William & Mary President Katherine A. Rowe announced today the university will reset its process to determine long-term sustainability for W&M Athletics. As part of that reset, Rowe said, W&M men’s athletics teams slated for reclassification will continue as Division I sports through at least 2021-22, in order to take a phased approach that allows for a gender equity review paired with exploration of alternative solutions leading to a long-term financial plan.
The decision follows a recommendation from Interim Director of Athletics Jeremy P. Martin following his review of the decision announced Sept. 3, 2020, to discontinue seven of William & Mary’s 23 Division I varsity sports – men’s and women’s gymnastics, men’s and women’s swimming, men’s indoor and outdoor track & field, and women’s volleyball.
Equity, financial sustainability and excellence
Martin’s report concludes that long-term solutions must be found within three frames – equity, financial sustainability and excellence. Recommendations include completing the department-wide gender equity review before deciding the scope of the varsity sports program W&M can realistically support; establishing defined fundraising goals for each team; engaging the entire W&M community in the conversation about excellence; and establishing a sustainable program that will achieve gender equity during the 2022-23 academic year.
“Since early last month, we have been engaged in a conversation about how to structure William & Mary’s Division I athletics offerings in a way that is equitable, financially sustainable and excellent,” Rowe said. “I appreciate that this has been an especially painful time for the students involved in the sports cut on September 3rd to endure.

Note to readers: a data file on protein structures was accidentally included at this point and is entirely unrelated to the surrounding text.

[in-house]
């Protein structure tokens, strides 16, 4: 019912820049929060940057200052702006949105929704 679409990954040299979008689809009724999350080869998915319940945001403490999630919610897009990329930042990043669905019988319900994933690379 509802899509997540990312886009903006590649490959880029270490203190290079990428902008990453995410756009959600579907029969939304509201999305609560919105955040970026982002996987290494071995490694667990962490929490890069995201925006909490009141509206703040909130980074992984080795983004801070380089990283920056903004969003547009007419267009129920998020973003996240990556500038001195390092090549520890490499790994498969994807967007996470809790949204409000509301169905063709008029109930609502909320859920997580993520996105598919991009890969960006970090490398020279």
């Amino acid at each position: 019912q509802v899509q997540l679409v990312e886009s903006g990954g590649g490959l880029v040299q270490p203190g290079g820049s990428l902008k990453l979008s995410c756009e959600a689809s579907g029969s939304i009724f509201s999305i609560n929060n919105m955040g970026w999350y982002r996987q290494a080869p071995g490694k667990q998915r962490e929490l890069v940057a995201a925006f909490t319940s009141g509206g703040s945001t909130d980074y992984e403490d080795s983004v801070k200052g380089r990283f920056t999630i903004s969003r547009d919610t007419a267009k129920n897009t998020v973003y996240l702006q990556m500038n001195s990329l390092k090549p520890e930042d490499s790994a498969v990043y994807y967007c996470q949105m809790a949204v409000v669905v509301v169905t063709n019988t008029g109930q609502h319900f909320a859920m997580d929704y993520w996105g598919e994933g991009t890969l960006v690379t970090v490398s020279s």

“Many in our community – student-athletes, coaches, alumni, faculty and other supporters – have responded with passion, offering alternative solutions to the challenges facing the department,” said Rowe, adding she is grateful for Martin’s swift and thorough work over the past month to assess the path forward for W&M Athletics. “His recommendations address the reality that the athletics community needs time to confront together forthrightly: a status quo that is unsustainable with respect both to finances and mission.”
Review results in a phased approach
When Martin assumed the role of interim director of athletics on Oct. 6, 2020, Rowe directed him to review the Sept. 3 plan, and asked that a report be completed by early November to minimize the uncertainty for those most directly affected.
Martin reached out to coaches and student-athletes, met with representatives of the affected teams, coordinated with the Tribe Club Board and the W&M Foundation Athletics Committee, met with the Faculty Assembly and led a series of moderated community sessions.
While that process was underway, the university received notice of intent to sue on the grounds that the announced plan, including the cuts and the associated roster adjustments in other sports, did not in fact meet the Title IX standards. An institution may demonstrate compliance through any one of a three-prong test: substantial proportionality, a history of and continued program expansion for the underrepresented sex, or full and effective accommodation of the interests and abilities of the underrepresented sex. After a detailed review, Martin concluded that given the suit, the law and the university’s desire to move quickly to achieve gender equity, the three women’s sports should be restored.
Accordingly, on Oct. 19 the university agreed to a settlement of the suit and announced that women’s gymnastics, women’s swimming and women’s volleyball will continue as Division I varsity sports. Those restorations moved the university closer to its goal of achieving gender equity, but more work was required. The university committed to being in full compliance during 2022-2023 and to completing a thorough gender equity review and plan before September 2021.